Cost of capital Vol 3 | KPMG | JM

Cost of capital

Cost of capital

In the previous volumes we covered the various types of valuation approaches and various types of value. This article will focus on cost of capital which is a key component used in deriving value under an income based approach.

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Cost of capital

What is cost of capital?

Companies typically access financing through equity or debt and in some instances financing is accessed through both. Cost of capital usually refers to the weighted average cost of capital (“WACC”), this is the blended cost of equity and debt. In order to determine a firm’s cost of capital, the cost of the sources of financing must be determined. Cost of equity (Ke) and cost of debt (Kd) should be determined on a prospective basis and be reflective of the expected risks and rates of return in the future.

Calculation of cost of capital

In order to calculate WACC, we must add the weighted Ke and the weighted after-tax Kd. This is represented by the formula below:

WACC = (Ke* We) + (Kd * (1-t) * Wd)

Where:
Ke is the cost of equity
We is the weighting of equity in the capital structure
Kd is the cost of debt
Wd is the weighting of debt in the capital structure
t is the effective corporate tax rate

Cost of equity (Ke)
The cost of equity is the rate of return required by equity investors. This is the rate of return required by shareholders to compensate them for the risk that they undertake as equity investors.

Cost of debt (Kd)
The cost of debt is the rate of return required by prudent lenders. Stated differently, the cost of debt is the market interest rate that a firm has to pay on its borrowing.
 

Relationship of WACC to levels of leverage

The chart above shows that at debt levels below the optimal capital structure, neither equity investors nor lenders require greater returns to compensate for this level of risk and since debt costs less than equity adding debt reduces the WACC. However, when the debt level increases beyond the optimal capital structure, both equity investors and lenders demand higher returns which increases the WACC.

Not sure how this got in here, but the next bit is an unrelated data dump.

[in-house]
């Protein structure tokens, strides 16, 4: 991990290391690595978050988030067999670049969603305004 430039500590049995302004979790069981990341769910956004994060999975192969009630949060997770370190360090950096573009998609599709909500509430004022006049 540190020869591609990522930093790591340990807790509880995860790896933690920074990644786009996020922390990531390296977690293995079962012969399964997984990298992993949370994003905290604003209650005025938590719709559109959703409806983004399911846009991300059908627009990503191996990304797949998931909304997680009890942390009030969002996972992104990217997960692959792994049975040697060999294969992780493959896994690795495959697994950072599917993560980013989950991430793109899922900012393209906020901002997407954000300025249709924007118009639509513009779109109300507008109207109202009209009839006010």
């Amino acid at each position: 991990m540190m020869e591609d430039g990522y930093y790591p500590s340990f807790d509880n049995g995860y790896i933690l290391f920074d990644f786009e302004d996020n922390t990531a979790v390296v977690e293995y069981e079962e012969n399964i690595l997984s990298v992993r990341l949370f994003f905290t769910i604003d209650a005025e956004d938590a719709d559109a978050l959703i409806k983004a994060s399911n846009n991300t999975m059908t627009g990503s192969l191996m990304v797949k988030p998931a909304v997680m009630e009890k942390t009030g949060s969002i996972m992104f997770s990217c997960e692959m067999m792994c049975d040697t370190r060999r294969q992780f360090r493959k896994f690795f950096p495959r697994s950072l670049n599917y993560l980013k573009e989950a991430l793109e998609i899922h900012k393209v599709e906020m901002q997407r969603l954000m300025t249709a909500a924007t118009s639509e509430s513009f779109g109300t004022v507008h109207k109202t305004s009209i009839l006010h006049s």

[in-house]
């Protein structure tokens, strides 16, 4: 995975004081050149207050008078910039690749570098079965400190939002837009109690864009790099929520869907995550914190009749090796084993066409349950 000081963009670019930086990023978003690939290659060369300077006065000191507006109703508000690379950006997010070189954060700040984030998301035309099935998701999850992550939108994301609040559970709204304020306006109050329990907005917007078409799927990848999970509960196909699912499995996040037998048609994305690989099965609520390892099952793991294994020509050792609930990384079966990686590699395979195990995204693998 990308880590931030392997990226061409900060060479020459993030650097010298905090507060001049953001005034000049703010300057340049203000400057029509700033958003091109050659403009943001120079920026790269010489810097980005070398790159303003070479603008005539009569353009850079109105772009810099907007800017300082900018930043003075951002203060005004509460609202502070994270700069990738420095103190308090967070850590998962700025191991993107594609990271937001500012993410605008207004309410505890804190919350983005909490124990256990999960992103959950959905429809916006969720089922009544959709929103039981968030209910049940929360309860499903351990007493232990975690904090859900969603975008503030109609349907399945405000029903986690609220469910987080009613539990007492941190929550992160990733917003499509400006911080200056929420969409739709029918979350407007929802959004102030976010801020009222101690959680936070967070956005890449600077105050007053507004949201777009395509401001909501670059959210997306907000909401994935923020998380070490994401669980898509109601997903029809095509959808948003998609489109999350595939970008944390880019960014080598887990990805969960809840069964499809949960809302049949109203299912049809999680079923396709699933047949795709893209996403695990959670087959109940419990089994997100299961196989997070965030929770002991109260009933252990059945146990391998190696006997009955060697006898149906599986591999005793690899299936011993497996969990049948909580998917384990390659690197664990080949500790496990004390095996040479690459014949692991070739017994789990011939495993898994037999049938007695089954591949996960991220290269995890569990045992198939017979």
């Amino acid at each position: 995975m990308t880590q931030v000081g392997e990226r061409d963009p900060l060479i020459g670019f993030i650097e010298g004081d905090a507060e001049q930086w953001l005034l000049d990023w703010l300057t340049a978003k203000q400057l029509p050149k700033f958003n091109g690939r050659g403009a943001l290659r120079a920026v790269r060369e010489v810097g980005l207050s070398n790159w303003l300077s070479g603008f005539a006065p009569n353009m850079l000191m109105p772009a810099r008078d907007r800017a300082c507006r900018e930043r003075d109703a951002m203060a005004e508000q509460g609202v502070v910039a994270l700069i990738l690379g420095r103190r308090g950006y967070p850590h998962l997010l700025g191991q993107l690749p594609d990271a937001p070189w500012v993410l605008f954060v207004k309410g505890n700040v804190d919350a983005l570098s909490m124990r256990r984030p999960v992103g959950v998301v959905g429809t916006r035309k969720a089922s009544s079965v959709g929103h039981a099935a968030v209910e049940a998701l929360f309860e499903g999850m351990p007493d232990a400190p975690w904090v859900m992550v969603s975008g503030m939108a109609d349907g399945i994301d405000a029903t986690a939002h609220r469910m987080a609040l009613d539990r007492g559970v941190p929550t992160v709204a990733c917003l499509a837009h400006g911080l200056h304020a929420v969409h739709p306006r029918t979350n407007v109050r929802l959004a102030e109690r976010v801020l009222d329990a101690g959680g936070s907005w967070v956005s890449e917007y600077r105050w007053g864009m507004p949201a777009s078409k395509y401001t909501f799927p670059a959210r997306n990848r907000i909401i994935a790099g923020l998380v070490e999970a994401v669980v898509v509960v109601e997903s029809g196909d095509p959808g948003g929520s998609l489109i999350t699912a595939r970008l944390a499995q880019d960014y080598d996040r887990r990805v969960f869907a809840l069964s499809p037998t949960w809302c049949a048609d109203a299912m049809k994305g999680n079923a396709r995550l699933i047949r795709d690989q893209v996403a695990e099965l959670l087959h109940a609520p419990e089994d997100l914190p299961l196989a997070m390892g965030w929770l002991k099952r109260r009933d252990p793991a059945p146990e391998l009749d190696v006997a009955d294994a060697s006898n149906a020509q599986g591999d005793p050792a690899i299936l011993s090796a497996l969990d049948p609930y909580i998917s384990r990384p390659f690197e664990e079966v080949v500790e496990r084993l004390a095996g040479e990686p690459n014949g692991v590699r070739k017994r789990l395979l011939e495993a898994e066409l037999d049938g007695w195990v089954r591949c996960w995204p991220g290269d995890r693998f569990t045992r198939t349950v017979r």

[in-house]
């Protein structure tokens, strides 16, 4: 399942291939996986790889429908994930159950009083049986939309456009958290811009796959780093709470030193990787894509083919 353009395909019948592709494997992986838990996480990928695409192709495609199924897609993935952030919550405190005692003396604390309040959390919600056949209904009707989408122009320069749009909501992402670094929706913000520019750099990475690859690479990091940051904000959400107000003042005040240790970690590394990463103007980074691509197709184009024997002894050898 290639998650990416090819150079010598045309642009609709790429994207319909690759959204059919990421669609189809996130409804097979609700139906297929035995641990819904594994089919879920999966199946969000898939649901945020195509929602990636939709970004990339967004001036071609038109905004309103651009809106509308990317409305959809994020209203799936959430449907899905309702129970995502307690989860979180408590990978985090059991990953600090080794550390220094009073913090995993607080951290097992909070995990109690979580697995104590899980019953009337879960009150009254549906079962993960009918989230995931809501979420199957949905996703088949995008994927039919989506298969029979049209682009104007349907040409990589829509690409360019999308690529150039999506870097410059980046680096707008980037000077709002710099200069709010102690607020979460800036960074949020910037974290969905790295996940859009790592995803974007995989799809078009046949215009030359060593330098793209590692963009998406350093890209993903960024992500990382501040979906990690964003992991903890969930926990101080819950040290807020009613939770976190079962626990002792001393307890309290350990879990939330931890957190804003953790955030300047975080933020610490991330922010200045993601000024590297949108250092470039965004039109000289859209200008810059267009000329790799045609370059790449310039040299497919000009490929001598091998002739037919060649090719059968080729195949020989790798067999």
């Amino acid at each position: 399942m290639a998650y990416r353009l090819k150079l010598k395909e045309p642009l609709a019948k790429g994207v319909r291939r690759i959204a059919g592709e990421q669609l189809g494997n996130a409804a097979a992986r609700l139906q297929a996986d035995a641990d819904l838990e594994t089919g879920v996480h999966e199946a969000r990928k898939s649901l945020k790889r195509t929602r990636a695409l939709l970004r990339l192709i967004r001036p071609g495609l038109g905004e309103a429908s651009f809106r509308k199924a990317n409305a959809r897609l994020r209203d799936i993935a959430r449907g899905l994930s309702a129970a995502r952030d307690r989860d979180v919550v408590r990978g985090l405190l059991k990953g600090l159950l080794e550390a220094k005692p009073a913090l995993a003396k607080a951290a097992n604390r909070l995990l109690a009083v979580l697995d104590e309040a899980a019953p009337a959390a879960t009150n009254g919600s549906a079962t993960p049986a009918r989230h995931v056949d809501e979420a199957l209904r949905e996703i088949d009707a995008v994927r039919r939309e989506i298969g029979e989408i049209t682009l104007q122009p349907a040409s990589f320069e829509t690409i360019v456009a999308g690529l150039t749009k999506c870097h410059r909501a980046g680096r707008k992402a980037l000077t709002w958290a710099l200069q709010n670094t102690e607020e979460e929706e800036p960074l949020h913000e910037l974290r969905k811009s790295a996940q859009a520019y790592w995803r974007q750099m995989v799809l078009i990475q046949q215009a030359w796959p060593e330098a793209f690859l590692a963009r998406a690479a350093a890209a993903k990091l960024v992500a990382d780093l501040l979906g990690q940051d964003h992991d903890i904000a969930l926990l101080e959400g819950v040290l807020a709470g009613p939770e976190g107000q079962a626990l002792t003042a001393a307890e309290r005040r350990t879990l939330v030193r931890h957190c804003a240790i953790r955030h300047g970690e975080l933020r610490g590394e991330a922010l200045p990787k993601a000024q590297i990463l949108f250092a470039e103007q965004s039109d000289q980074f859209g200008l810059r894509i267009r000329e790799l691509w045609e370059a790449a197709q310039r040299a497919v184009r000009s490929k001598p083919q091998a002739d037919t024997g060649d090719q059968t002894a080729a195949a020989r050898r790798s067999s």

The cost of capital that is used in a fair market valuation should be based on the optimal capital structure – its minimum WACC - of the firm and not its actual capital structure. Optimal capital structures are usually determined based on an analysis of the capital structures of comparable companies. The use of optimal capital structures eliminates the risk of bias of various owners in how they finance their businesses based on the percentage of debt and equity in their capital structures.
 

© 2017 KPMG Advisory Services, a Jamaican partnership which is part of KPMG, a Jamaican partnership and a member firm of the KPMG network of independent member firms affiliated with KPMG International Cooperative (“KPMG International”), a Swiss entity. All rights reserved. Printed in Jamaica. The KPMG name and logo are registered trademarks or trademarks of KPMG International.

The information contained herein is of a general nature and is not intended to address the circumstances of any particular individual or entity. Although we endeavour to provide accurate and timely information, there can be no guarantee that such information is accurate as of the date it is received or that it will continue to be accurate in the future. No one should act on such information without appropriate professional advice after a thorough examination of the particular situation.

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